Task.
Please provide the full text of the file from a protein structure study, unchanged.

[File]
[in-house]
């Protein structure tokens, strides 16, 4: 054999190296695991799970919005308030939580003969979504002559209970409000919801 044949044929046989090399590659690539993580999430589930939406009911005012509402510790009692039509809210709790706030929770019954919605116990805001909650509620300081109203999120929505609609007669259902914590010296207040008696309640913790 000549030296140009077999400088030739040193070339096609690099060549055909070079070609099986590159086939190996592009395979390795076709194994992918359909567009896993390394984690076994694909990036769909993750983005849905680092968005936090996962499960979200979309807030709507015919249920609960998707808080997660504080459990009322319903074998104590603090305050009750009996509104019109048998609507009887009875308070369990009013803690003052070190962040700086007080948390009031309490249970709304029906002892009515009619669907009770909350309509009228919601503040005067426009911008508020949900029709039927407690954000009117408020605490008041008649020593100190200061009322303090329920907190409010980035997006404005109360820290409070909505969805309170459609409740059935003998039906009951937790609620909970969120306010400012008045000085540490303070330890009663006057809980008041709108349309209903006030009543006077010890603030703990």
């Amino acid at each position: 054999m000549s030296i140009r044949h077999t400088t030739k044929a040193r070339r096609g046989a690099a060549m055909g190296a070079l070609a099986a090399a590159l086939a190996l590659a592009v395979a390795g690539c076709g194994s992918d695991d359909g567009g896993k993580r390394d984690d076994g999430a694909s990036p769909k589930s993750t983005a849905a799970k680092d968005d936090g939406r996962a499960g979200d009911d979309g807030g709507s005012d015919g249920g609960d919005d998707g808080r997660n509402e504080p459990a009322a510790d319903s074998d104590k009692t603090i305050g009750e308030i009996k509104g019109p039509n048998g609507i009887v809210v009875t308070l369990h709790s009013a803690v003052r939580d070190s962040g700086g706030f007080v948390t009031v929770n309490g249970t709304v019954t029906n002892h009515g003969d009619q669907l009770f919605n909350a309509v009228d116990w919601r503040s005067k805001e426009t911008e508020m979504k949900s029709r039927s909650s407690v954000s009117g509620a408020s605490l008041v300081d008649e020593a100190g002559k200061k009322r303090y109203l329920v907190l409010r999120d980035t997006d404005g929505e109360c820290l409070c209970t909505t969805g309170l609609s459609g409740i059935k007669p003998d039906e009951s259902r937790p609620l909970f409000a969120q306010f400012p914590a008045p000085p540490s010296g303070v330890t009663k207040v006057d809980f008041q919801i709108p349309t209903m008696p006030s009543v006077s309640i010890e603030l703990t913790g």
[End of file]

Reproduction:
[in-house]
């Protein structure tokens, strides 16, 4: 054999190296695991799970919005308030939580003969979504002559209970409000919801 044949044929046989090399590659690539993580999430589930939406009911005012509402510790009692039509809210709790706030929770019954919605116990805001909650509620300081109203999120929505609609007669259902914590010296207040008696309640913790 000549030296140009077999400088030739040193070339096609690099060549055909070079070609099986590159086939190996592009395979390795076709194994992918359909567009896993390394984690076994694909990036769909993750983005849905680092968005936090996962499960979200979309807030709507015919249920609960998707808080997660504080459990009322319903074998104590603090305050009750009996509104019109048998609507009887009875308070369990009013803690003052070190962040700086007080948390009031309490249970709304029906002892009515009619669907009770909350309509009228919601503040005067426009911008508020949900029709039927407690954000009117408020605490008041008649020593100190200061009322303090329920907190409010980035997006404005109360820290409070909505969805309170459609409740059935003998039906009951937790609620909970969120306010400012008045000085540490303070330890009663006057809980008041709108349309209903006030009543006077010890603030703990």
């Amino acid at each position: 054999m000549s030296i140009r044949h077999t400088t030739k044929a040193r070339r096609g046989a690099a060549m055909g190296a070079l070609a099986a090399a590159l086939a190996l590659a592009v395979a390795g690539c076709g194994s992918d695991d359909g567009g896993k993580r390394d984690d076994g999430a694909s990036p769909k589930s993750t983005a849905a799970k680092d968005d936090g939406r996962a499960g979200d009911d979309g807030g709507s005012d015919g249920g609960d919005d998707g808080r997660n509402e504080p459990a009322a510790d319903s074998d104590k009692t603090i305050g009750e308030i009996k509104g019109p039509n048998g609507i009887v809210v009875t308070l369990h709790s009013a803690v003052r939580d070190s962040g700086g706030f007080v948390t009031v929770n309490g249970t709304v019954t029906n002892h009515g003969d009619q669907l009770f919605n909350a309509v009228d116990w919601r503040s005067k805001e426009t911008e508020m979504k949900s029709r039927s909650s407690v954000s009117g509620a408020s605490l008041v300081d008649e020593a100190g002559k200061k009322r303090y109203l329920v907190l409010r999120d980035t997006d404005g929505e109360c820290l409070c209970t909505t969805g309170l609609s459609g409740i059935k007669p003998d039906e009951s259902r937790p609620l909970f409000a969120q306010f400012p914590a008045p000085p540490s010296g303070v330890t009663k207040v006057d809980f008041q919801i709108p349309t209903m008696p006030s009543v006077s309640i010890e603030l703990t913790g």